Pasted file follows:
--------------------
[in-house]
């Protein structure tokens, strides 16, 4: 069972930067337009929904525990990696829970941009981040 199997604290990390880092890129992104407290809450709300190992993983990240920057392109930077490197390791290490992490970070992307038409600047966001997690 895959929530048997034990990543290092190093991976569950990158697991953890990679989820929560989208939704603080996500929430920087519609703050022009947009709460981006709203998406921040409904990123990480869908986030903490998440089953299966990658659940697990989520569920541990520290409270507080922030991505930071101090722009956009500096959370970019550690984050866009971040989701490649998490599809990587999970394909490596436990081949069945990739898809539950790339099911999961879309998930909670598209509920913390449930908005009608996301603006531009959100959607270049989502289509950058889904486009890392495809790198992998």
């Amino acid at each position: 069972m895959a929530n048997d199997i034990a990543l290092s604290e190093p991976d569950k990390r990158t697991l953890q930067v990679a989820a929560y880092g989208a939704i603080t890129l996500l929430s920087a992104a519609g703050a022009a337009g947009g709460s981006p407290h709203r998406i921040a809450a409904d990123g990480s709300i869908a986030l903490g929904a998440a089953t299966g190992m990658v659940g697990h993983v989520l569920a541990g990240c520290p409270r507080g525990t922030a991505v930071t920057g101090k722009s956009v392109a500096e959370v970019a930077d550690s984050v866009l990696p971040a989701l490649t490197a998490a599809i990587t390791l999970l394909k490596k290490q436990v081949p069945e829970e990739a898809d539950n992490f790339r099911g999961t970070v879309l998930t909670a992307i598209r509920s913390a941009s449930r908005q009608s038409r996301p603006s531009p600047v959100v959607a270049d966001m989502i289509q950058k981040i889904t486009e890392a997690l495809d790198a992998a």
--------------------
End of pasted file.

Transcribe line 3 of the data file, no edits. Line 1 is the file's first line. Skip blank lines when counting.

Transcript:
């Amino acid at each position: 069972m895959a929530n048997d199997i034990a990543l290092s604290e190093p991976d569950k990390r990158t697991l953890q930067v990679a989820a929560y880092g989208a939704i603080t890129l996500l929430s920087a992104a519609g703050a022009a337009g947009g709460s981006p407290h709203r998406i921040a809450a409904d990123g990480s709300i869908a986030l903490g929904a998440a089953t299966g190992m990658v659940g697990h993983v989520l569920a541990g990240c520290p409270r507080g525990t922030a991505v930071t920057g101090k722009s956009v392109a500096e959370v970019a930077d550690s984050v866009l990696p971040a989701l490649t490197a998490a599809i990587t390791l999970l394909k490596k290490q436990v081949p069945e829970e990739a898809d539950n992490f790339r099911g999961t970070v879309l998930t909670a992307i598209r509920s913390a941009s449930r908005q009608s038409r996301p603006s531009p600047v959100v959607a270049d966001m989502i289509q950058k981040i889904t486009e890392a997690l495809d790198a992998a």